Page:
Get Ready to Open a Franchise – Part 2: The Finance Quandary


Get Ready to Open a Franchise  -  Part 2:  The Finance Quandary  |  
By Dina Dwyer-Owens  
| chairwoman and chief executive officer, The Dwyer Group, Inc., Waco, Texas  |
Published in the May / June 2013 Issue of print
Search & Employ®   |  

Most Americans desire to become financially independent and have a career that meets their personal and professional goals – but few have the discipline required to get there.

Although 54% of adults aged 18 to 34 want to start a business, only 8% currently own one, according to a study by the Ewing Marion Kauffman Foundation (http://www.kauffman.org/uploadedfiles/millennials_study.pdf ). This means that half of the next generation are looking to entrepreneurship as a fulfilling and sustainable career choice, but have not been able to take the proverbial leap.

Why not?

The number one barrier to starting a business cited by participants in the study was access to loans or credit. In today’s lending climate, business financing is available, but not to the extent that it was before the financial crisis. Increasingly, therefore, future business owners need to start planning and saving in advance to make sure that they are financially capable of securing financing and having capital available for startup costs.

Other top obstacles cited in the Kauffman study were:

  • not knowing how to run a business
  • not having the necessary skills or knowledge
  • a lack of role models.

The training and support that a franchise provides address all of these obstacles head-on.

My father, the late Don Dwyer, Sr., founded The Dwyer Group® of franchise companies with the vision of creating a business system that would help individual entrepreneurs reach specific goals in their personal and professional lives. Part of his personal system of success was called targeting. He used to have a saying, “Goal-setting is a win/lose proposition, while targeting is a win/win proposition. Targeting provides the flexibility of more than one way to be a winner.”

If you don’t create a targeted action plan now, life will get in the way of your dreams. Here are a few tips to help you save up for opening a business or franchise.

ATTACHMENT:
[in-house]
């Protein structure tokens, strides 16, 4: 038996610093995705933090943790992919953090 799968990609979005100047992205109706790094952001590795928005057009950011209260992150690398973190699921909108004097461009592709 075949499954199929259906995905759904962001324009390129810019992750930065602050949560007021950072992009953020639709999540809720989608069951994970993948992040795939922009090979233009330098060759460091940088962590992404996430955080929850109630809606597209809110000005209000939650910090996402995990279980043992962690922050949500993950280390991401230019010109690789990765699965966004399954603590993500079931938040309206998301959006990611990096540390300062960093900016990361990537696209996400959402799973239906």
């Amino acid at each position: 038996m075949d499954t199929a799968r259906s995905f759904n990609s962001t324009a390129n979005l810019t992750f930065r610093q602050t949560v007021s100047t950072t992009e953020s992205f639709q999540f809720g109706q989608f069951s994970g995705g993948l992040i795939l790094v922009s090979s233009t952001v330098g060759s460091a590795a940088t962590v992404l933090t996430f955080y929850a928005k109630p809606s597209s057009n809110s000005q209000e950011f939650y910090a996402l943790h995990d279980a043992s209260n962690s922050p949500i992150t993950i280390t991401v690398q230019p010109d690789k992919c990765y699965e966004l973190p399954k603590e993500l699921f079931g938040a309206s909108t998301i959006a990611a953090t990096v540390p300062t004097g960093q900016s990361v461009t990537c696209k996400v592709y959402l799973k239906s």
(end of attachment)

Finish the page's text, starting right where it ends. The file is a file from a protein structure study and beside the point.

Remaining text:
• Describe your targets in writing. Write down your target date for opening a business and the amount of money you would like to save. Think big, but conduct research so you can set a realistic target.
  • Choose a target that excites and challenges you. When you research franchise and business opportunities, look for something that you have a passion for and that will stretch and challenge you as a person.
  • Visualize your targets. Do you dream of a big house or vacation for your family? Print a picture of your dream and put it somewhere where you will see it.
  • Never underestimate the power of a sticky note on the mirror with some motivational words.

As chief executive officer of The Dwyer Group, one of my greatest privileges is teaching incoming franchise owners – many of whom are veterans – how to reach personal and professional goals. Already opening a business, they have surmounted the obstacle of financing and are on to their next challenges – growth and financial independence! You can read some of their stories at www.vetfran.com or www.leadingtheserviceindustry.com.

 

Franchise Financing Resources for 2013

Small Business Administration (SBA)

Although not technically a lender itself, the SBA is still the best place to start for new business owners seeking financing. Learn more at www.sba.gov.

Community Banks and Credit Unions

In the wake of the financial crisis, small community banks and credit unions need new customers—and they’re targeting small business owners. Don’t forget to check with local institutions in addition to the big banks.

In-House Financing

Many franchisors offer in-house financing to help their franchisees get their business off the ground. For example, our firm, The Dwyer Group, can finance up to 70% of the franchise fee in-house. Franchisors also maintain relationships with external lenders who can help prospective franchisees through the process.

Crowdfunding

Crowdfunding is online fundraising through a large number of micro-investments, often fuelled through social media. Although still in its infancy, crowdfunding is likely to pick up momentum in the next few years. Check out www.sprigster.com, a crowdfunding portal for veterans opening franchises.

The Dwyer Group, Inc. (www.dwyergroup.com), is a holding company of seven service-based franchise organizations:  Aire Serv®, Glass Doctor®, The Grounds Guys®, Mr. Appliance®, Mr. Electric®, Mr. Rooter® (Drain Doctor in the UK and Portugal), and Rainbow International®.

About the Author

This article was written by Lisa Dunster